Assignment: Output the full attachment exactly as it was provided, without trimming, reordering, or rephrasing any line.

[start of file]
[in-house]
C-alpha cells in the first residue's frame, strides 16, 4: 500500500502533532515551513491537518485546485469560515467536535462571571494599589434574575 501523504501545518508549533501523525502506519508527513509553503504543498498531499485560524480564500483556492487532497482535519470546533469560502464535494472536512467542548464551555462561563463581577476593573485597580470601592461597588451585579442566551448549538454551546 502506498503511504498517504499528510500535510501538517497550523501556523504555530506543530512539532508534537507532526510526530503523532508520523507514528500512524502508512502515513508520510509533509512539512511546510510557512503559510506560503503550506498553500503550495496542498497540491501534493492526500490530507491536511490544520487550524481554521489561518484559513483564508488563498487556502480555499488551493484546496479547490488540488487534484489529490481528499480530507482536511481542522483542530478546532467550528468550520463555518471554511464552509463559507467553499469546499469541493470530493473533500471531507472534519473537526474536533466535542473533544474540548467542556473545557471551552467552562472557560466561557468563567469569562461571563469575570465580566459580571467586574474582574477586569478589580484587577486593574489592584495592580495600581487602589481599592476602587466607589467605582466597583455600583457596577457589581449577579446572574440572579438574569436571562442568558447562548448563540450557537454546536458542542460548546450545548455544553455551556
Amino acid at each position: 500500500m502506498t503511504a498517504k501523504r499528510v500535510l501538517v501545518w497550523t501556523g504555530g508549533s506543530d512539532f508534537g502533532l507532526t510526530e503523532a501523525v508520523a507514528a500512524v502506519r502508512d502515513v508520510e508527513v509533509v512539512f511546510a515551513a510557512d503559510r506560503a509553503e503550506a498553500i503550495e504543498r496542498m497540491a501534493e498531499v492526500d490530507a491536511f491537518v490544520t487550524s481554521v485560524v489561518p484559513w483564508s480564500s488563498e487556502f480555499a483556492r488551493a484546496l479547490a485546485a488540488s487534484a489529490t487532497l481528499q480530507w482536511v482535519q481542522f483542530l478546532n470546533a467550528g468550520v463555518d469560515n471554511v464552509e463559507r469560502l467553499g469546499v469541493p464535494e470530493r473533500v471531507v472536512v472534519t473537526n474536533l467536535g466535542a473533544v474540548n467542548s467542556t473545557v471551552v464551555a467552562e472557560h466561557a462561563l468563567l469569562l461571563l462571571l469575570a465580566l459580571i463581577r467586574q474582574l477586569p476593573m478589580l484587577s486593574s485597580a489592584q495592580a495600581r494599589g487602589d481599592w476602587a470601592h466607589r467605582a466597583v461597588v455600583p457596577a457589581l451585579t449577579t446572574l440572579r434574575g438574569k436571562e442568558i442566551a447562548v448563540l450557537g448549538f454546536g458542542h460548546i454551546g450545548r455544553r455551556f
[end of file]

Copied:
[in-house]
C-alpha cells in the first residue's frame, strides 16, 4: 500500500502533532515551513491537518485546485469560515467536535462571571494599589434574575 501523504501545518508549533501523525502506519508527513509553503504543498498531499485560524480564500483556492487532497482535519470546533469560502464535494472536512467542548464551555462561563463581577476593573485597580470601592461597588451585579442566551448549538454551546 502506498503511504498517504499528510500535510501538517497550523501556523504555530506543530512539532508534537507532526510526530503523532508520523507514528500512524502508512502515513508520510509533509512539512511546510510557512503559510506560503503550506498553500503550495496542498497540491501534493492526500490530507491536511490544520487550524481554521489561518484559513483564508488563498487556502480555499488551493484546496479547490488540488487534484489529490481528499480530507482536511481542522483542530478546532467550528468550520463555518471554511464552509463559507467553499469546499469541493470530493473533500471531507472534519473537526474536533466535542473533544474540548467542556473545557471551552467552562472557560466561557468563567469569562461571563469575570465580566459580571467586574474582574477586569478589580484587577486593574489592584495592580495600581487602589481599592476602587466607589467605582466597583455600583457596577457589581449577579446572574440572579438574569436571562442568558447562548448563540450557537454546536458542542460548546450545548455544553455551556
Amino acid at each position: 500500500m502506498t503511504a498517504k501523504r499528510v500535510l501538517v501545518w497550523t501556523g504555530g508549533s506543530d512539532f508534537g502533532l507532526t510526530e503523532a501523525v508520523a507514528a500512524v502506519r502508512d502515513v508520510e508527513v509533509v512539512f511546510a515551513a510557512d503559510r506560503a509553503e503550506a498553500i503550495e504543498r496542498m497540491a501534493e498531499v492526500d490530507a491536511f491537518v490544520t487550524s481554521v485560524v489561518p484559513w483564508s480564500s488563498e487556502f480555499a483556492r488551493a484546496l479547490a485546485a488540488s487534484a489529490t487532497l481528499q480530507w482536511v482535519q481542522f483542530l478546532n470546533a467550528g468550520v463555518d469560515n471554511v464552509e463559507r469560502l467553499g469546499v469541493p464535494e470530493r473533500v471531507v472536512v472534519t473537526n474536533l467536535g466535542a473533544v474540548n467542548s467542556t473545557v471551552v464551555a467552562e472557560h466561557a462561563l468563567l469569562l461571563l462571571l469575570a465580566l459580571i463581577r467586574q474582574l477586569p476593573m478589580l484587577s486593574s485597580a489592584q495592580a495600581r494599589g487602589d481599592w476602587a470601592h466607589r467605582a466597583v461597588v455600583p457596577a457589581l451585579t449577579t446572574l440572579r434574575g438574569k436571562e442568558i442566551a447562548v448563540l450557537g448549538f454546536g458542542h460548546i454551546g450545548r455544553r455551556f